On the eve of an exciting new exhibition in Glynn Vivian gallery’s revamped exhibition space, Polina Zelmanova talks to Indian artist and previous Artes Mundi winner NS Harsha about his latest exhibition.
Your work draws inspiration from both Indian and Western traditions. Can you talk a little bit about one of each that you found is most valuable to your practice?
Arts from different parts of this planet have been linked long before humans began to conceive of west and east. Having said that, I have always been interested in the ‘panoramic gaze’ in eastern painting traditions in which a whole painting (canvas) is in focus. In contrast to this, ‘blurring’ the background is primarily used as a painterly device in traditional western art. So both have their merits for today’s painters.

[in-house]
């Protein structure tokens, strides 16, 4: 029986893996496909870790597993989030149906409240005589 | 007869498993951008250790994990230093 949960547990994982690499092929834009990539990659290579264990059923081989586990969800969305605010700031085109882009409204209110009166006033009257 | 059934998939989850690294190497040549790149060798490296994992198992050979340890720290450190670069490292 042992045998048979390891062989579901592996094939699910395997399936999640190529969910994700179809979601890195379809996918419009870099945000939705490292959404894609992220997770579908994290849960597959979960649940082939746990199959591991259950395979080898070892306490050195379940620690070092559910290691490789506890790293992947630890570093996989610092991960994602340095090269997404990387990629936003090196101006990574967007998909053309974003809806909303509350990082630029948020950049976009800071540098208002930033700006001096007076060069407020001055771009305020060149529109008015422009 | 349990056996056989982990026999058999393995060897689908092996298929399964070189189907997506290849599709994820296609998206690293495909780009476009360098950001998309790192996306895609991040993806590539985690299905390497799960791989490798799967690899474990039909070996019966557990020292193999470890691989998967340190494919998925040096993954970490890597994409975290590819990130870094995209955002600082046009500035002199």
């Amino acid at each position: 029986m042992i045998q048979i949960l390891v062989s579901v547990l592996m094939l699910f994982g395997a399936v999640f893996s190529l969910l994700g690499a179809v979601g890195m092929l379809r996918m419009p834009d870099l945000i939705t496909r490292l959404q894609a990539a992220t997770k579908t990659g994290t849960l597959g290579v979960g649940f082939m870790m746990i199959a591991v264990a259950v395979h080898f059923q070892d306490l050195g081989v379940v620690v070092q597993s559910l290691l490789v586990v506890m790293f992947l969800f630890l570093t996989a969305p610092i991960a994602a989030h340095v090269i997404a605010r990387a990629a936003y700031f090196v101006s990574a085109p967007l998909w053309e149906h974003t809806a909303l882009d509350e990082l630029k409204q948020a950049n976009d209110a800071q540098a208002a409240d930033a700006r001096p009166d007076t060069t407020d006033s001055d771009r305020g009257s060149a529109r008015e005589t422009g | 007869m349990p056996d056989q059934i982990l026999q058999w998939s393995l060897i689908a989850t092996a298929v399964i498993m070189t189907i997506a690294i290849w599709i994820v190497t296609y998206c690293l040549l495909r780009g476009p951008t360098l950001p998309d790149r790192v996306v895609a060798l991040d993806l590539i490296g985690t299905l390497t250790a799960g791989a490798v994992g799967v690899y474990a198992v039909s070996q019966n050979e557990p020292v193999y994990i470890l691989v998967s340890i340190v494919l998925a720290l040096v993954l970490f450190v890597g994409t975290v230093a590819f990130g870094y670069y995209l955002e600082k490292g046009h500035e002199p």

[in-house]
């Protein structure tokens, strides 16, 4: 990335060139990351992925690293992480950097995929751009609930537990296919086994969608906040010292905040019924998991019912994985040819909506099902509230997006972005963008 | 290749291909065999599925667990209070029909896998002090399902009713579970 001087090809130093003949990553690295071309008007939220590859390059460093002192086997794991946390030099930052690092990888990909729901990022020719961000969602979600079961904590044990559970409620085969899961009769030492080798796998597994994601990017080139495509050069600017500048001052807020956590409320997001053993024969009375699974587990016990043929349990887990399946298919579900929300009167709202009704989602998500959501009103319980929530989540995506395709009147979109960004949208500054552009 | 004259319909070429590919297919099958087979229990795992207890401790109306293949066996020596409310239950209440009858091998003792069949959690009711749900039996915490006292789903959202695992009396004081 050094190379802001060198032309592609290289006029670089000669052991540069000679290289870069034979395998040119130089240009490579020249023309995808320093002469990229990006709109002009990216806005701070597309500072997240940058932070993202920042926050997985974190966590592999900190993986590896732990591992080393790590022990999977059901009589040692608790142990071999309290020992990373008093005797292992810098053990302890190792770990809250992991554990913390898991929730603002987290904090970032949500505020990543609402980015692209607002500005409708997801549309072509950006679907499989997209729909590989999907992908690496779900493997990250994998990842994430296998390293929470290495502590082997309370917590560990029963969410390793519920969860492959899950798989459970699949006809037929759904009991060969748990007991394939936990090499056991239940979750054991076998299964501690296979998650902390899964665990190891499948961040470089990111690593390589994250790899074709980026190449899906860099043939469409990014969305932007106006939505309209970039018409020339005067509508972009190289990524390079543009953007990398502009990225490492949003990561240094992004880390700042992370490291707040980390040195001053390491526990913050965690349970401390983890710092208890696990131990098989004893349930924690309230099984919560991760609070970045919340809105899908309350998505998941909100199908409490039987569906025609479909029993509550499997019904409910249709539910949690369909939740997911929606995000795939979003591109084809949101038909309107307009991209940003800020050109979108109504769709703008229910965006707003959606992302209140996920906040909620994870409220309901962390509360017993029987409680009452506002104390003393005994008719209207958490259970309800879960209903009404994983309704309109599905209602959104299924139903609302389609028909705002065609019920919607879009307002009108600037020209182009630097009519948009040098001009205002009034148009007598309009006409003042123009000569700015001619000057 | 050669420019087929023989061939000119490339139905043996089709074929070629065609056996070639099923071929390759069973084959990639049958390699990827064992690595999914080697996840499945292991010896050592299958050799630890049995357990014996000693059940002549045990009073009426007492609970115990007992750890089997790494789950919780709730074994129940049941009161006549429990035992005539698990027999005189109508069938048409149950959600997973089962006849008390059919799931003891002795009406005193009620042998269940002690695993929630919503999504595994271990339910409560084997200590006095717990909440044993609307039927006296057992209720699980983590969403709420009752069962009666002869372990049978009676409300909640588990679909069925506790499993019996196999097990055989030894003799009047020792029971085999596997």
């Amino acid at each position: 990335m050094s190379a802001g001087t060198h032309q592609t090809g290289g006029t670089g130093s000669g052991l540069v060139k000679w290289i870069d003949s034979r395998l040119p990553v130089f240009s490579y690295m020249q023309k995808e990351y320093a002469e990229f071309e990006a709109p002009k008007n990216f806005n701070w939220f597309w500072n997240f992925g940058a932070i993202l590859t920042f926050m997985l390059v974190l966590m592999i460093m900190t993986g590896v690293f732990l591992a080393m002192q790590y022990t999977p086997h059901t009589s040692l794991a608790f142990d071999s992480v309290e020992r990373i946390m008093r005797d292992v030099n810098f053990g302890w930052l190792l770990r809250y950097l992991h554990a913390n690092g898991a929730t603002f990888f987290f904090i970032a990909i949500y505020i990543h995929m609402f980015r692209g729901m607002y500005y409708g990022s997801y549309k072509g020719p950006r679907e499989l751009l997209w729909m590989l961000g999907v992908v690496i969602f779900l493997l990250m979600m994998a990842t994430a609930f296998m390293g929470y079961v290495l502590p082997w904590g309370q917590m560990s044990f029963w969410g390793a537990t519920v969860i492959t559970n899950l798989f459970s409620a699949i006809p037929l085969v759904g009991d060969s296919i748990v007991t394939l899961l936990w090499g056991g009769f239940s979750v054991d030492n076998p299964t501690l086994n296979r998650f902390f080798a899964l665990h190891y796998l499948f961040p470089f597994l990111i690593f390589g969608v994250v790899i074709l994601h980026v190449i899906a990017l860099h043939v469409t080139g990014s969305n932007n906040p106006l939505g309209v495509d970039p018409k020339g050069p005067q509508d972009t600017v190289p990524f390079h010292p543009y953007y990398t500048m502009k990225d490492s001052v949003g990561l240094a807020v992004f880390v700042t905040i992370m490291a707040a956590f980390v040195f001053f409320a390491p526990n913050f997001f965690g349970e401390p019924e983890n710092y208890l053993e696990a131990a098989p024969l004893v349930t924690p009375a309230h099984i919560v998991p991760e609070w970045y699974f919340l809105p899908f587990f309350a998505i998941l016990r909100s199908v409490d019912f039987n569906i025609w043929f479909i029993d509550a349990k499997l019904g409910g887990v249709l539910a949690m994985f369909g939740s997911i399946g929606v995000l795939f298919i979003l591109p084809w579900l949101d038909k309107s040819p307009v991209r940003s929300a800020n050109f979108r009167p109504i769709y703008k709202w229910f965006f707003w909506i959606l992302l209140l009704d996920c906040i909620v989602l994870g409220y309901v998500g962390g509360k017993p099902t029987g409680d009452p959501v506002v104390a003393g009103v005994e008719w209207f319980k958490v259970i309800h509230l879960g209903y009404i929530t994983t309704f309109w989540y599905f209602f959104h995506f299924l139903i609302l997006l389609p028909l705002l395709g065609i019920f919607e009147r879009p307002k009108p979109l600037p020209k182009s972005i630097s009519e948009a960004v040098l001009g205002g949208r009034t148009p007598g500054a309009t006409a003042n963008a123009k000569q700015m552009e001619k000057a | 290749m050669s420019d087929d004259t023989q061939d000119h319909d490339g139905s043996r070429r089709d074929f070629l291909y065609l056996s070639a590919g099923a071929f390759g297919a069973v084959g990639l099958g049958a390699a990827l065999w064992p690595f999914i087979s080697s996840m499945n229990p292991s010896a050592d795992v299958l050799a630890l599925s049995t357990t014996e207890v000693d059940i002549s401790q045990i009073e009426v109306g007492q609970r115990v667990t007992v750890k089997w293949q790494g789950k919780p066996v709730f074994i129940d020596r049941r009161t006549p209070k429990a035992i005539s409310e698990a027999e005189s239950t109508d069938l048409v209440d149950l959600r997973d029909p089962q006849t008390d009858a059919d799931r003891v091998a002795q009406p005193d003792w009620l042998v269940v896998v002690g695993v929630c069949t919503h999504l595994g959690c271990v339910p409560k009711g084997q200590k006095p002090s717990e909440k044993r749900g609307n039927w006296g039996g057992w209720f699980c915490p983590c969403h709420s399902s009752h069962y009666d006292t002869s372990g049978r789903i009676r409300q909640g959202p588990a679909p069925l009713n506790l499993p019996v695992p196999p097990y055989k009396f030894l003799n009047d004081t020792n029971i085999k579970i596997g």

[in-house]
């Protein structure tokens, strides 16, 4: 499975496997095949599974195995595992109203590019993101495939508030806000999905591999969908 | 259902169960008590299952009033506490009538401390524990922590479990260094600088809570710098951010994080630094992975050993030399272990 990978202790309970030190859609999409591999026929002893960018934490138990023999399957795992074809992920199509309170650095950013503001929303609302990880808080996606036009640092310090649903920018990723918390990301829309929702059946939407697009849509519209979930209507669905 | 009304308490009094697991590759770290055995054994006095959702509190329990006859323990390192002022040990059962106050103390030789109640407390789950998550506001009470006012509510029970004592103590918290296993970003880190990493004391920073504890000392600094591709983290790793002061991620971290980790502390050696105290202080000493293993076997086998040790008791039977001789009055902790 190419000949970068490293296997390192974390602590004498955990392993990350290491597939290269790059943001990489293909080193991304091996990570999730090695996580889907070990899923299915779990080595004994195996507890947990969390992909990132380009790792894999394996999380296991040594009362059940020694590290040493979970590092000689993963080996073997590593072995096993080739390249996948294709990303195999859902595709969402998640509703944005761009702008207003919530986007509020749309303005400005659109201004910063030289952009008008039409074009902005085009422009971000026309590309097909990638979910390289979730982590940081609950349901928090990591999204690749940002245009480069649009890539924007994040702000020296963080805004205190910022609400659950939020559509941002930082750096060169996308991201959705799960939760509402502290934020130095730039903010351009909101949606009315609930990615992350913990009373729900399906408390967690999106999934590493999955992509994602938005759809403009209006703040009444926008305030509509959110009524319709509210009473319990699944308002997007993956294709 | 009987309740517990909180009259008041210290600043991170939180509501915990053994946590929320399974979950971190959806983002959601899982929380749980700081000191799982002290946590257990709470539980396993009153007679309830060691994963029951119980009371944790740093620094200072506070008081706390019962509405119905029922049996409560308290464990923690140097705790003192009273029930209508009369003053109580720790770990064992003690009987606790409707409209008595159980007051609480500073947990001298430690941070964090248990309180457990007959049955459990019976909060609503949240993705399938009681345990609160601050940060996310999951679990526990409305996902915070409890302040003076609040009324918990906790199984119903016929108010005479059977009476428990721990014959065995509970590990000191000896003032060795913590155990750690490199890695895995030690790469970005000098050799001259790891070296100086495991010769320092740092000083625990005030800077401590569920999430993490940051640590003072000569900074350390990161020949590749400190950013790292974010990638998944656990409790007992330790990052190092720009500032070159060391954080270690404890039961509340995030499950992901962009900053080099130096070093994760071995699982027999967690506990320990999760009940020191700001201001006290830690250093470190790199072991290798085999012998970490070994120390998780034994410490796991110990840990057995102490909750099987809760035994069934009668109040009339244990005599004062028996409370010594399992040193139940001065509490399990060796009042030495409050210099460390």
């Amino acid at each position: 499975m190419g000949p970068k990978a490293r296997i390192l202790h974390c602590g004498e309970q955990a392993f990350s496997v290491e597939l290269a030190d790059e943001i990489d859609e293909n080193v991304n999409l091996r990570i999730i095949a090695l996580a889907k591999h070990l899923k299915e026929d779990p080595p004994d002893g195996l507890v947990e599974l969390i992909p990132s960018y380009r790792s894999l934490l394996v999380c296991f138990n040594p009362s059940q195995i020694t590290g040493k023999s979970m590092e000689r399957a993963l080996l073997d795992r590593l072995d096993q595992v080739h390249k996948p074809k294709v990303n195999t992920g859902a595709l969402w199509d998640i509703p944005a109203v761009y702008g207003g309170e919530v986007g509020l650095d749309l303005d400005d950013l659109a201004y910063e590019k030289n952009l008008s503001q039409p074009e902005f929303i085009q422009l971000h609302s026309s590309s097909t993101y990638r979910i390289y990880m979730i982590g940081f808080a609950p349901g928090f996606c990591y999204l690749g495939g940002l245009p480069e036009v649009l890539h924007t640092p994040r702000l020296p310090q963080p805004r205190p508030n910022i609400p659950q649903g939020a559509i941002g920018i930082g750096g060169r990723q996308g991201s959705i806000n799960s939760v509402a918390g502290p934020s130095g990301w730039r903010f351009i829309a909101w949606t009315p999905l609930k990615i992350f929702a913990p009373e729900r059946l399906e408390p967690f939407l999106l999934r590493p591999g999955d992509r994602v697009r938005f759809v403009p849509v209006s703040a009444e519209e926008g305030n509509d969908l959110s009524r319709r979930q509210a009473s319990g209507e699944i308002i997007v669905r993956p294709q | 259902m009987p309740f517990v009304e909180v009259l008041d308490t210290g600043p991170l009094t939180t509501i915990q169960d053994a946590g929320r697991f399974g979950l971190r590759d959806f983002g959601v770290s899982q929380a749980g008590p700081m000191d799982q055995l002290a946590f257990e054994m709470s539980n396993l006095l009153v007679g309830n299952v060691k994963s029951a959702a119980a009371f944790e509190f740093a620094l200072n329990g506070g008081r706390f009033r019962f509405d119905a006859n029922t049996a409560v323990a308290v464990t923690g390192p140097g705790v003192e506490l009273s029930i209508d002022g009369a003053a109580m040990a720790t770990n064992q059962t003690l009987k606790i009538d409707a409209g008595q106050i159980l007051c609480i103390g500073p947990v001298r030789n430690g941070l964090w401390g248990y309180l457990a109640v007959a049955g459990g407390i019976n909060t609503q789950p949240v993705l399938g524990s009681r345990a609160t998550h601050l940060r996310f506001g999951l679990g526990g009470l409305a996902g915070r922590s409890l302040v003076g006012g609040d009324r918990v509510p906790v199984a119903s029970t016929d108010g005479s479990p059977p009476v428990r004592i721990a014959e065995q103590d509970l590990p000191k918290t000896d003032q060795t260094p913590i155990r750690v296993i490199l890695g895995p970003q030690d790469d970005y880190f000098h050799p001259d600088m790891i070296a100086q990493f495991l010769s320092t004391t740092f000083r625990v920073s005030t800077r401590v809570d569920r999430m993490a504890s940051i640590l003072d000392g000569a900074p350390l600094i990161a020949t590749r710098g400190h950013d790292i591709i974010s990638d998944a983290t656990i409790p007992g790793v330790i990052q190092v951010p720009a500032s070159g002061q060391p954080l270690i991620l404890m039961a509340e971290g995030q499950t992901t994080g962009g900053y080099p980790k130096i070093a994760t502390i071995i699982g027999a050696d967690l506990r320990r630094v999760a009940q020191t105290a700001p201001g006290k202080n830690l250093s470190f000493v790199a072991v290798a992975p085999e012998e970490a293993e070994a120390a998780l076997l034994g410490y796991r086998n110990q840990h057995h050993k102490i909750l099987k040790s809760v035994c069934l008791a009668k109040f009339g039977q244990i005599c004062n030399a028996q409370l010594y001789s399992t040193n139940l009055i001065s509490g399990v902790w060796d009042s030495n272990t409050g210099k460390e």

‘Arte Povera’ [an Italian art movement in the 60s, which literally means ‘Poor Art’, that called for a return to simple objects and messages] has been one of the most interesting art movements for my personal artistic journey. Though my practice is figurative, it is fundamentally driven by abstract and conceptual spirits.